For IP, the client remote device 15 must establish and maintain the link to the server 11. Upon startup, the remote notice system 220 connects to the event notice registration agent 120 on the server 11. In the preferred embodiment this connection occurs on a predetermined port. However, it is understood that other types of connections may be utilized. After successful connection, the remote device 15 sends its device ID and authentication information to the server 11 in order to identify itself.

After startup, the remote notice system 220 waits for a message to arrive via SMS or IP or for a predetermined time period to expire. If the time period expires, the client remote device 15 checks the health of the IP connection. If the connection has been lost, the connection is reestablished with the server 11 if possible. Then, if a good connection exists, the remote device 15 resends its device ID to the server 11.

When a message arrives into the remote notice system 220, it will be decrypted with the key that was previously agreed upon by the server 11 and the client remote device 15. The message is then removed from the transmission envelope and is checked to make sure it is a valid notification message. If the message is a valid notification message, the sequence number in the message is examined to see if it is a message that has already been processed. The client remote device 15 may receive multiple messages with the same sequence number if the client remote device 15 has been out of coverage and if the server 11 has retried the transmission. Once the remote notice system 220 has determined that it has a unique valid notification message, then it determines the proper remote device system to invoke in order to carry out the instructions contained within the notification message.

First, the remote notice system 220 is initialized at step 221, and performs similar functions as the initialization of the remote device process 200 as described above. The initialization also includes the establishment of data values for particular data structures utilized in the remote notice system 220. Next, the remote notice system 220 connects to the server 11 at step 222. At step 223, the device ID and IP address are sent to server 11. At step 224, remote notice system 220 waits to receive the message from server 11 or for a predetermined time period to expire. At step 225 the remote notice system 220 determines if the predetermined time period has expired. If it is determined that the predetermined time period has not expired, then the remote notice system 220 proceeds to step 231. However, if it is determined that the predetermined time period has expired at step 225, then the remote notice system 220 determines if the connection to the IP server has failed at step 226. If it is determined that the connection to IP server 11 has failed then the remote notice system 220 returns to connect to IP server 11 at step 222. However, it is determined that the connection to IP server 11 has not failed, the remote notice system 220 then returns to wait for a message from the server or a reset predetermined time period to expire at step 224.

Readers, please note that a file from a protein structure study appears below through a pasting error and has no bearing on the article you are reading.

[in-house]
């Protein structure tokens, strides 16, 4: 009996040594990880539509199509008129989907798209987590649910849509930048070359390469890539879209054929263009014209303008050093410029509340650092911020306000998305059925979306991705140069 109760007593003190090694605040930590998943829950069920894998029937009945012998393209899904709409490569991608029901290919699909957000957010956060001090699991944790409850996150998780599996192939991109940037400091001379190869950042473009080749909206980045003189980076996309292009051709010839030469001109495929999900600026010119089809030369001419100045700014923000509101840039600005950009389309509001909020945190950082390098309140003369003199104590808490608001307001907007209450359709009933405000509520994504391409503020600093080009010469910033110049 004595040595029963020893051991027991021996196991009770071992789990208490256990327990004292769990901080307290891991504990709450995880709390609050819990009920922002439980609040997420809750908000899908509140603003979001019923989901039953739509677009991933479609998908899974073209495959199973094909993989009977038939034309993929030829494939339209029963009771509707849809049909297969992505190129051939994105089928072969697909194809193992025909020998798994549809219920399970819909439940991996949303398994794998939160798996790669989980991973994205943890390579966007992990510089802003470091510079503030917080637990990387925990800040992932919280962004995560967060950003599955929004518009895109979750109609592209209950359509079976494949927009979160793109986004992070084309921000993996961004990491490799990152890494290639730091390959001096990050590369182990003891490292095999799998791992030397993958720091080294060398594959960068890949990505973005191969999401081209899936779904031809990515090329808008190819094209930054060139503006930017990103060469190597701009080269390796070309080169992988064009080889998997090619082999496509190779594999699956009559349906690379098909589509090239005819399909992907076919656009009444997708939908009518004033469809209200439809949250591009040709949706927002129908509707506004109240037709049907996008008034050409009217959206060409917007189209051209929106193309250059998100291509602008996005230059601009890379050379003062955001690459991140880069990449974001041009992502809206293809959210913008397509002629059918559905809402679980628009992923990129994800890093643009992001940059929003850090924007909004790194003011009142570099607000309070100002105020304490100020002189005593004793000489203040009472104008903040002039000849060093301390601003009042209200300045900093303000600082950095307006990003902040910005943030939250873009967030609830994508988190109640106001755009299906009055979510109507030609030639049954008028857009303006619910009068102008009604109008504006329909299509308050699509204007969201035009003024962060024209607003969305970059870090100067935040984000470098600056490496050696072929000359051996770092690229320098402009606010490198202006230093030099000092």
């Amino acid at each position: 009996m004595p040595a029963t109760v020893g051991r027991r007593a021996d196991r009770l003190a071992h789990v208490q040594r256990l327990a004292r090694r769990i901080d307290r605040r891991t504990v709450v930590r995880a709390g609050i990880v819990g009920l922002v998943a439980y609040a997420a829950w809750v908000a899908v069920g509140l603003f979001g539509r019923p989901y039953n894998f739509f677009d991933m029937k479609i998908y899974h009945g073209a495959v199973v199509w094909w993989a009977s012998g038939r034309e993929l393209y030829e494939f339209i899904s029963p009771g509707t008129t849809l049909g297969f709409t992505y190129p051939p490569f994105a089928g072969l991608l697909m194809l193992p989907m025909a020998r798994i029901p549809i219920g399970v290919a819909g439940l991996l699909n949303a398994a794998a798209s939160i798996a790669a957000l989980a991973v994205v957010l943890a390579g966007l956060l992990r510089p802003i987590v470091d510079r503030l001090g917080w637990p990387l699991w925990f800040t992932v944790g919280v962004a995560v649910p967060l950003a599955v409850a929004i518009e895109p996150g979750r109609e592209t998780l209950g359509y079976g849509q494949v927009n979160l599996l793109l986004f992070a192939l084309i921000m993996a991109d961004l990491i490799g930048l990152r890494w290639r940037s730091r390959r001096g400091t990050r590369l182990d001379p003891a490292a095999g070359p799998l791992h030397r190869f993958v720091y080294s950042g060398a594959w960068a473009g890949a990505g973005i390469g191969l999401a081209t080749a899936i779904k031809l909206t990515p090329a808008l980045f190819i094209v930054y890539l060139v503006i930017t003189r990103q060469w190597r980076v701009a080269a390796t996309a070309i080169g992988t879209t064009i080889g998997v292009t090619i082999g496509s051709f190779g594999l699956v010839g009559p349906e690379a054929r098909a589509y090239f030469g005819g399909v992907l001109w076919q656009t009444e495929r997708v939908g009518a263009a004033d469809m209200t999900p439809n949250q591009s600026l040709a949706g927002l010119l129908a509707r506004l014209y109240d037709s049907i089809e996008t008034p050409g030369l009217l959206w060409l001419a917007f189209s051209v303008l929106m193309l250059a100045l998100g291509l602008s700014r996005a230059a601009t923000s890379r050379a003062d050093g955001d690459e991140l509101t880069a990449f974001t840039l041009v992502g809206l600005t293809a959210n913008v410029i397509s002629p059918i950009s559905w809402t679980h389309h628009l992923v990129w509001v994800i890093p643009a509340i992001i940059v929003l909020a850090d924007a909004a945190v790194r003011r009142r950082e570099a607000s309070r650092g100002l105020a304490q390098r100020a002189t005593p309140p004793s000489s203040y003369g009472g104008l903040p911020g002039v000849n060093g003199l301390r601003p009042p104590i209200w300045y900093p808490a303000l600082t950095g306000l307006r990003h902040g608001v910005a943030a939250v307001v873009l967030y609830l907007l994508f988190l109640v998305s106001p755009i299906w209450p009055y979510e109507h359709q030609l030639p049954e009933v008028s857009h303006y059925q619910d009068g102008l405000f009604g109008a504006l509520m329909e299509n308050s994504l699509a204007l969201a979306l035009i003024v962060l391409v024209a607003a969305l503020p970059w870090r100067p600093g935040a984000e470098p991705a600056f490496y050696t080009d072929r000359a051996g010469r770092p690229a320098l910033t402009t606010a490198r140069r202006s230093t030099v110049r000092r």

At step 231, the remote notice system 220 then determines if the message received from IP server 11 is a ping message. As known in the art, a ping message is merely message to verify the remote device 15 is still connected. If it is determined at step 231 that a ping message was not received, then the remote notice system 220 proceeds to step 233. However, if it is determined at step 231 that a ping message was received, then the remote notice system 220 resets the predetermined time period to a new predetermined time period step 232. In the preferred embodiment, the new predetermined time period is transmitted in the body of the ping message. In alternative embodiments, the new predetermined time period can be established by a system administrator during startup, an initial registration or data synchronization of the remote device, as this previously described. After resetting the new predetermined time period, the remote notice system 220 returns to wait for a message or the new predetermined time period to expire at step 224.

At step 233, the remote notice system 220 determines that the message received from server 11 was a listen to me message (LTM). If it is determined that the message from server 11 was not a LTM message, then the remote notice system 220 proceeds to step 235. However, if it is determined that the message from server 11 was a LTM message, the remote notice system 220 performs client listen agent at step 234. The client listen agent is herein defined in further detail with regard FIG. 8B. A LTM message instructs the remote device 15 to drop the current connection with server 11, because server 11 can initiate contact when needed with the remote device 15. This capability is more dependent upon the type of remote device 15 and the network, then it is server 11. This ability to connect when the server 11 has an event notice message to deliver will save on total connection time, bandwidth and power consumption of the remote device 15. The ability to connect only when there is data traffic can greatly reduce the cost of operating the notice system of the present intention on remote device 15.